Rickie Bishop MCSP SRP
Rickie qualified in 1970 from Bath School of Physiotherapy. After hospital work, she moved to work in a special school in Bexhill-on-Sea where her interest in breathing exercises and rehabilitation for asthma started in 1979 with children. [more]

Take control of COPD

1 Quit smoking

NHS Stop Smoking Services Helpline: 0800 169 0 169

2 Use your inhalers correctly - check with your nurse

3 Keep fit and active - see below

4 Eat a healthy diet

Breathing advice for breathless people


Breathing is essential for life and yet many people do not breathe correctly and can suffer great distress as a result. The main purpose of breathing is to absorb oxygen into the bloodstream. We also expel carbon dioxide with every out breath.

To check your own breathing, sit in a comfortable chair and relax with your shoulders down. Place one hand on your tummy just above your waist and take a normal sized breath in and out again. If you feel your tummy swell gently as you breathe in, you are breathing correctly and should continue to breathe in this way for another 2 minutes to make sure of it.

Normal breathing should make your tummy swell and flatten about one inch for each breath. Most people take between 12 and 16 breaths in a minute, so it takes 4 or 5 seconds to complete each cycle of breathing in and out again. Try breathing in for 2 seconds through your nose then out for 2 or 3 seconds each time.


If you found your breathing was not correct then spend 2 minutes in each hour practising with one hand on your tummy, to train your body to remember how it works. After a day or two, you should find it is getting easier. Then you can start to practise good breathing with activities such as walking.


Start by standing still and breathing well then start to walk slowly on a flat area and check that you are still breathing well. Once you have found a comfortable pace that keeps your breathing well controlled, you can try the same thing on slopes or stairs, but you may need to halve the pace you can walk on the flat.

If you become breathless, stop walking and rest leaning forward on your forearms to support your body, and focus on breathing with tummy movements until the control comes back. You can breathe correctly at any speed your body needs to.

If you find daily tasks like washing and dressing cause breathlessness, modify the speed of all activities so that you can do them more comfortably, and use your good breathing control throughout everything you do. It is not necessary to rub yourself dry after a bath or shower, you can just wrap yourself up in a couple of towels and sit down until you have 'blotted dry'. Sit down to get dressed and keep breathing whatever you are doing. Often people get breathless because they have forgotten to breathe!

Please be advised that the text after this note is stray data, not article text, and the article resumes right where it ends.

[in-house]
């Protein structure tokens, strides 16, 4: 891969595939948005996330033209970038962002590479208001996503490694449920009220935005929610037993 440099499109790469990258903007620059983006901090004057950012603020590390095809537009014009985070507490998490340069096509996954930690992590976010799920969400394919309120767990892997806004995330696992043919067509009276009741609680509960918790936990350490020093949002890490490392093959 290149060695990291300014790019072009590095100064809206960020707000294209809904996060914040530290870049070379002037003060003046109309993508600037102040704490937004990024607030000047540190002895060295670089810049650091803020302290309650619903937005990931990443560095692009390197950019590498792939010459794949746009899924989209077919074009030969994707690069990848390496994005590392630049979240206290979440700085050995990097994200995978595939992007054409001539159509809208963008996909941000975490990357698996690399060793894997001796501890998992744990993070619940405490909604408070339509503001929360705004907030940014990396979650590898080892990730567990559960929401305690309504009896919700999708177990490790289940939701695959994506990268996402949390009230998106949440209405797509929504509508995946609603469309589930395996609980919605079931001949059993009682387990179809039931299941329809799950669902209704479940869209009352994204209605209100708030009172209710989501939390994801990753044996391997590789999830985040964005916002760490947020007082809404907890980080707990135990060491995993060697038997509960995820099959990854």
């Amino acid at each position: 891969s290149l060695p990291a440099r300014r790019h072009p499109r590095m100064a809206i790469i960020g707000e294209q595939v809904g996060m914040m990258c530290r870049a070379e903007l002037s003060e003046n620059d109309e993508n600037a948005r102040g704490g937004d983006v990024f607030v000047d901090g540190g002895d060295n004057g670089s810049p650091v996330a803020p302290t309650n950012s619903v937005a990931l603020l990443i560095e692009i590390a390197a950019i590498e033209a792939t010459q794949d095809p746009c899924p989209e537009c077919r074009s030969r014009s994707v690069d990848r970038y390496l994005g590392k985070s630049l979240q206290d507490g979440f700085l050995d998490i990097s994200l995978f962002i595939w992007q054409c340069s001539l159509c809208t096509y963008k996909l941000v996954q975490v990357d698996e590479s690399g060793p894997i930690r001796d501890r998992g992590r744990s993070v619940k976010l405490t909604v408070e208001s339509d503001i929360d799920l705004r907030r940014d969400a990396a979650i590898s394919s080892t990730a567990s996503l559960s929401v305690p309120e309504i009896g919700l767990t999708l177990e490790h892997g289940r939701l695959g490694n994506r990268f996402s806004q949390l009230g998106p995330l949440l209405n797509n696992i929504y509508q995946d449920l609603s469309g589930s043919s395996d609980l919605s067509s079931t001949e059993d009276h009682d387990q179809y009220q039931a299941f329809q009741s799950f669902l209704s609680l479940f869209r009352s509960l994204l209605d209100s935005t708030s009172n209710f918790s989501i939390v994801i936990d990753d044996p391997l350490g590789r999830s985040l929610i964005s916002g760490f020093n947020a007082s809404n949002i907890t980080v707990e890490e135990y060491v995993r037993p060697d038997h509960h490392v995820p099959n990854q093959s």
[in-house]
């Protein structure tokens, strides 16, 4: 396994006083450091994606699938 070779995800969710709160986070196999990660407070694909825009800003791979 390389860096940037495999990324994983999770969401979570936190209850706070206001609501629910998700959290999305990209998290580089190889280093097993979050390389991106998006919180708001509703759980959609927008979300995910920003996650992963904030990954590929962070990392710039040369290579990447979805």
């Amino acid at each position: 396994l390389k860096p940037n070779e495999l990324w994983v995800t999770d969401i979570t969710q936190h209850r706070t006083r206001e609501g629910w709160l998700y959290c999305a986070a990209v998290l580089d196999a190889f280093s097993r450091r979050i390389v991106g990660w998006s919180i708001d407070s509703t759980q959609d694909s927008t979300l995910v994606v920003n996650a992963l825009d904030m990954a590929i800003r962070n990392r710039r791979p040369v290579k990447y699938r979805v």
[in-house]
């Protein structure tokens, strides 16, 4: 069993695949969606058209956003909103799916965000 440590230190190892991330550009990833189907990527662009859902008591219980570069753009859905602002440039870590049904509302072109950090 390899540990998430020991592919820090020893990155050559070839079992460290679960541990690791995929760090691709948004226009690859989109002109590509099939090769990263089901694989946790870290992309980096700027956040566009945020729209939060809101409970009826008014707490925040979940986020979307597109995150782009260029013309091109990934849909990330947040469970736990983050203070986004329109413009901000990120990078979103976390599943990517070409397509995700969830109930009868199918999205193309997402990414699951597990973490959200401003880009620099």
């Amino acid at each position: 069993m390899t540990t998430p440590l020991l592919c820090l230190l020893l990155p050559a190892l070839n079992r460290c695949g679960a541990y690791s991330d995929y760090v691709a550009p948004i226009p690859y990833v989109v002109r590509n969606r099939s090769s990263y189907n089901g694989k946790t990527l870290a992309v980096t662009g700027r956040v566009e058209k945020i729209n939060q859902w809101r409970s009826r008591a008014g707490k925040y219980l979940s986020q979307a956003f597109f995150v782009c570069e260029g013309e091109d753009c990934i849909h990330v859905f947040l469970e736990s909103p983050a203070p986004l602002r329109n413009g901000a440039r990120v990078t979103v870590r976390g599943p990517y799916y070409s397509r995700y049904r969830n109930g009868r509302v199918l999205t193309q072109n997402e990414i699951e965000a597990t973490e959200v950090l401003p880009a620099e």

It is important to realise that being breathless is a normal part of everyday life. As we grow older we tend to be less active and find ourselves getting unfit. You will notice this because you will feel breathless when doing things you have not done for a while such as dancing or digging. It is tempting to avoid these activities thinking it may be harmful. In fact the opposite is true. By avoiding exercise you will become less and less fit and find you cannot do anything without becoming breathless. By exercising regularly at a pace that makes you moderately breathless, you will keep fit, active and happier!

CLEARING YOUR LUNGS OF SPUTUM (Active Cycle of Breathing)

It is important to keep your lungs clear of excess secretions as this allows good exchange of oxygen and carbon dioxide and keeps you free of infection. If you need to cough up sputum use the following technique:

  • Sit or lie in a comfortable position.
  • Use your good breathing control for about 4 breaths.
  • Take 2 or 3 extra big breaths feeling your lower ribs expand above the waist.
  • Return to breathing control.
  • Take a medium sized breath in and blow, firmly squeezing the air out of your lungs. This may make you cough, if not, repeat the 'huff' once more and spit if necessary. This will avoid painful coughing.

Return to breathing control, and if needed repeat the process above until you have cleared excess secretions. If you do not manage to cough anything up, leave it for a while and try again later. Over enthusiasm does not help to clear secretions, but rather blocks them in.

In certain cases it is necessary to use special positions to use gravity to aid clearing of sputum. As a general rule, if the sputum is in one side of the chest, that side needs to be placed uppermost so that the airway from that lung is pointing downhill. Therefore lying on the Left side will clear the Right lung and vice versa. If you are not sure where the sputum is, you may be able to tell by placing your hands on your ribs when you 'huff'. You can sometimes feel a rattle where the sputum is vibrating as you blow; wherever that is, sit or lie with that area of your chest uppermost and it should help to clear it.